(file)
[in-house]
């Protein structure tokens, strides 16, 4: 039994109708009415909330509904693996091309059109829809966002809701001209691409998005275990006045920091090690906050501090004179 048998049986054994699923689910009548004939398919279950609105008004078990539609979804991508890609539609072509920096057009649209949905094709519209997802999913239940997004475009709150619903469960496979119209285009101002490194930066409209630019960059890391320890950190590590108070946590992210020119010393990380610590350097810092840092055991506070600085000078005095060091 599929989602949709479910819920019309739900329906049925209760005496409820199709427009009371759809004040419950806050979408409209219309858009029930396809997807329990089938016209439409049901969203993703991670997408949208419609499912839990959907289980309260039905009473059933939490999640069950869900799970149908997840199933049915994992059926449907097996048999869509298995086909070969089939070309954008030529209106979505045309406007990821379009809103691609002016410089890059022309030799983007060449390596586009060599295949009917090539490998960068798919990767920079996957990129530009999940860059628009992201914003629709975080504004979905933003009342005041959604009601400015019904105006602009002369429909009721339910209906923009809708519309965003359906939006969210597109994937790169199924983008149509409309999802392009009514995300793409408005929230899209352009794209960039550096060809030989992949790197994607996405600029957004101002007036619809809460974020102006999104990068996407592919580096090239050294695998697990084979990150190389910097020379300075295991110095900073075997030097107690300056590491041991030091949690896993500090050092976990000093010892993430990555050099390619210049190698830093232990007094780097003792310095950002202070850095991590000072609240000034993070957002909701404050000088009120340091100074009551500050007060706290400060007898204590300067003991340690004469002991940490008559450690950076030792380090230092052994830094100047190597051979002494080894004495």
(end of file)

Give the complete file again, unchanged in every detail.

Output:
[in-house]
């Protein structure tokens, strides 16, 4: 039994109708009415909330509904693996091309059109829809966002809701001209691409998005275990006045920091090690906050501090004179 048998049986054994699923689910009548004939398919279950609105008004078990539609979804991508890609539609072509920096057009649209949905094709519209997802999913239940997004475009709150619903469960496979119209285009101002490194930066409209630019960059890391320890950190590590108070946590992210020119010393990380610590350097810092840092055991506070600085000078005095060091 599929989602949709479910819920019309739900329906049925209760005496409820199709427009009371759809004040419950806050979408409209219309858009029930396809997807329990089938016209439409049901969203993703991670997408949208419609499912839990959907289980309260039905009473059933939490999640069950869900799970149908997840199933049915994992059926449907097996048999869509298995086909070969089939070309954008030529209106979505045309406007990821379009809103691609002016410089890059022309030799983007060449390596586009060599295949009917090539490998960068798919990767920079996957990129530009999940860059628009992201914003629709975080504004979905933003009342005041959604009601400015019904105006602009002369429909009721339910209906923009809708519309965003359906939006969210597109994937790169199924983008149509409309999802392009009514995300793409408005929230899209352009794209960039550096060809030989992949790197994607996405600029957004101002007036619809809460974020102006999104990068996407592919580096090239050294695998697990084979990150190389910097020379300075295991110095900073075997030097107690300056590491041991030091949690896993500090050092976990000093010892993430990555050099390619210049190698830093232990007094780097003792310095950002202070850095991590000072609240000034993070957002909701404050000088009120340091100074009551500050007060706290400060007898204590300067003991340690004469002991940490008559450690950076030792380090230092052994830094100047190597051979002494080894004495």